Please use this identifier to cite or link to this item: http://dx.doi.org/10.18419/opus-11680
|Authors:||Sakiyama, Nayara R. M.|
|Title:||Performance-oriented design and assessment of naturally ventilated buildings|
|Abstract:||A high-performance building must fulfill comfort and energy efficiency requirements. Possible solutions include passive strategies, such as improving the building envelope and taking advantage of natural light and ventilation. Natural ventilation (NV), for instance, can provide both thermal comfort and energy savings. However, its performance relies on building design and interaction with the local environmental characteristics. In this study, Natural Ventilation Potential (NVP) was analyzed under two approaches: a general evaluation using meteorological data and a specific investigation through building simulation, using an experimental house as a reference case located in a temperate climate with warm summer. Although there are many parameters and metrics applied in assessing NVP, predicting building air change rates (ACH) and airflows is a challenge for designers seeking to deal with this passive strategy. Among the methods available for this task, Computational Fluid Dynamics (CFD) appears as the most compelling, in ascending use. However, CFD simulations have high computational costs, besides requiring a range of settings and skills that inhibit its wide application. Therefore, a pragmatic CFD framework to promote wind-driven assessments through 3D parametric modeling platforms was proposed as an attractive alternative to enable the tool application. The approach addresses all simulation steps: geometry and weather definition, model set-up, control, results edition, and visualization. Besides, it explores alternatives to display and compute ACH and parametrically generates horizontal planes across the spaces to calculate surface average air velocities. Usually, network models throughout Building Energy Simulation (BES) are the most employed NV investigations approach, especially in annual analysis. Nevertheless, as the wind is a significant driving force for ventilation, wind pressure coefficients (Cp) represent a critical boundary condition when assessing building airflows, influencing BES models’ results. The Cp values come from either a primary source that includes CFD simulations or a secondary one where the primary is considered the most reliable. In this sense, a performance metric was proposed, namely the Natural Ventilation Effectiveness (NVE). It verifies when outdoor airflows can maintain indoor temperatures within a comfortable range. The metric uses BES results, and within this context, the impact of five different Cp sources on its outputs was investigated. Three secondary sources and surface-averaged Cp values calculated with CFD for both the whole façade and windows were considered. The differences between the CFD Cp values are minor when wind direction is normal to the surface, with more significant discrepancies for the openings close to roof eaves. Although there was considerable variance among the Cp sources, its effect on the NVE was relatively small. Additionally, when designing high-performance buildings for cold climates, efficient insulating systems are encouraged since they help reduce heat losses through the building envelope, thus promoting building energy savings. Still, climate exposure deteriorates material properties, compromising a building’s energy performance over its lifetime. Therefore, this aging impact on the hygrothermal performance of an aerogel-based insulating system was investigated through a large-scale test, U-Value measurements, and heat and moisture transfer (HMT) models, calibrated with the experimental data. A low thermal conductivity degradation was measured after the tests, showing that its effectiveness is not harshly compromised throughout its life-cycle. Finally, this research performed parametric modeling and optimization to minimize annual building energy demand and maximize NVE. The workflow was divided into i) model setting, ii) sensitivity analyses (SA), and iii) multi-objective optimization (MOO), with a straightforward process implemented through a parametric platform. Input variables dimension was firstly reduced with SA, and the last step ran with a model-based optimization algorithm (RBFOpt). MOO results showed a remarkable potential for NV and heating energy savings. The design solutions could be employed in similar typologies and climates, and the adopted framework configures a practical and replicable approach for design approaches aiming to develop high-performance buildings through MOO.|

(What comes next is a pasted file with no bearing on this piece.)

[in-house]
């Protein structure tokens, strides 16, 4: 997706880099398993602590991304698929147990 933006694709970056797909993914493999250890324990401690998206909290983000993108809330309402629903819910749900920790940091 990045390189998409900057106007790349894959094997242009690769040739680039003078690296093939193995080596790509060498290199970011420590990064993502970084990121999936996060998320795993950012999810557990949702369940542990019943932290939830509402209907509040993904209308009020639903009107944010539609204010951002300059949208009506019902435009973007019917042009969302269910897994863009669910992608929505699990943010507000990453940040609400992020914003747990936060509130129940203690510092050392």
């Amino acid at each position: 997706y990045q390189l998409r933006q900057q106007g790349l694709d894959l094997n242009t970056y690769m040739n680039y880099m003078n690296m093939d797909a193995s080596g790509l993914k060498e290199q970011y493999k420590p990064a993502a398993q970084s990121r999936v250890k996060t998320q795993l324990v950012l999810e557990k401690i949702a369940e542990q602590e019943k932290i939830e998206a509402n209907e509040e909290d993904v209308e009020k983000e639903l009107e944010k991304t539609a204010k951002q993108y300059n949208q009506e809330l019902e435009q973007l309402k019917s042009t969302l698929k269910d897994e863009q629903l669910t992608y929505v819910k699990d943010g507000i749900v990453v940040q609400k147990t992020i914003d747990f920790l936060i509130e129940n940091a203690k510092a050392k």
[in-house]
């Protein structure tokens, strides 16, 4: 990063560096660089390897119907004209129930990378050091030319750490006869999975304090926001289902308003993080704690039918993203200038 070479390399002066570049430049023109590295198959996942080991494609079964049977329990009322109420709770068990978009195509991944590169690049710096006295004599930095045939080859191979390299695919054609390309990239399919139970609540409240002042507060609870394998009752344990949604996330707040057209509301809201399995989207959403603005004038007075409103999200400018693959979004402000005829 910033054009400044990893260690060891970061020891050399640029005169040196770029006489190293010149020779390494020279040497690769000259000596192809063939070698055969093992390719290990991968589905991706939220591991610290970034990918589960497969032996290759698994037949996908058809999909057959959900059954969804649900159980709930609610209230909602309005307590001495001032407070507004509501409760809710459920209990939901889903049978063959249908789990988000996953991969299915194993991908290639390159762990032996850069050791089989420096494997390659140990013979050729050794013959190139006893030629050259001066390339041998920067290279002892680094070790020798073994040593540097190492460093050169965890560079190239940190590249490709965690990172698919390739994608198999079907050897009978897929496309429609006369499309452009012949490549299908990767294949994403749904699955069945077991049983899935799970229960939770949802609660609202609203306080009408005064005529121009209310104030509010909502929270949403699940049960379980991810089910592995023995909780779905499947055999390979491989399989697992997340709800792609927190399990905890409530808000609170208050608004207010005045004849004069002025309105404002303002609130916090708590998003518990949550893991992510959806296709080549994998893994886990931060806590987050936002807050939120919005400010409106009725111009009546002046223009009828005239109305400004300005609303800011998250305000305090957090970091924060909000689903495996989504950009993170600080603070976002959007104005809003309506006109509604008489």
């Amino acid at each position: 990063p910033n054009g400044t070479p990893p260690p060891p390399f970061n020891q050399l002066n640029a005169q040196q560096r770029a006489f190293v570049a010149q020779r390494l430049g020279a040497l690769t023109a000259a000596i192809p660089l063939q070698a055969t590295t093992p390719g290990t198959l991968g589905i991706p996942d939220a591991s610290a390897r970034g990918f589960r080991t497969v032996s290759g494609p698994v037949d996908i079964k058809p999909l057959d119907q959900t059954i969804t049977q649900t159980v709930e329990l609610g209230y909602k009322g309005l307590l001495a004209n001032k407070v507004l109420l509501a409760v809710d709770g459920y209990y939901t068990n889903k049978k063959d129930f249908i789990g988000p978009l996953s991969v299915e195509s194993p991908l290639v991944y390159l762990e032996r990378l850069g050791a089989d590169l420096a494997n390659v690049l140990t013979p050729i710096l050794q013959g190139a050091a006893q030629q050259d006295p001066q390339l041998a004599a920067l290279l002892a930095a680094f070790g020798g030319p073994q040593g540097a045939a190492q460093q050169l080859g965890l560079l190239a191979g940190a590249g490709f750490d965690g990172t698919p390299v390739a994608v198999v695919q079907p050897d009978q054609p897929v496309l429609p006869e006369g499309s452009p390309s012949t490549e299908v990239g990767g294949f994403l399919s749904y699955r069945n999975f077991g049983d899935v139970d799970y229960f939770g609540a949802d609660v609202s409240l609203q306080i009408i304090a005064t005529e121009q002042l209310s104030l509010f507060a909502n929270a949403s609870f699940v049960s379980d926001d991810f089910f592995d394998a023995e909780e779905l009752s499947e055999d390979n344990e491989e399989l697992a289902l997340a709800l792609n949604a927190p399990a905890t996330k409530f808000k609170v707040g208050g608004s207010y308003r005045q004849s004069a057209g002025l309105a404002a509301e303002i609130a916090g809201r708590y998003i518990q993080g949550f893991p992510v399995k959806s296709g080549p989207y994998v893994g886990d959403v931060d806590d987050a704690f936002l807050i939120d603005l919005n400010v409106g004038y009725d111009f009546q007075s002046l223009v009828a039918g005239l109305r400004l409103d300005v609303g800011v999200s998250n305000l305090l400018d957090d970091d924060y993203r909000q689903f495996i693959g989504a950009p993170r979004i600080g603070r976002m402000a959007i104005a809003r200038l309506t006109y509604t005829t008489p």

|Appears in Collections:||02 Fakultät Bau- und Umweltingenieurwissenschaften|
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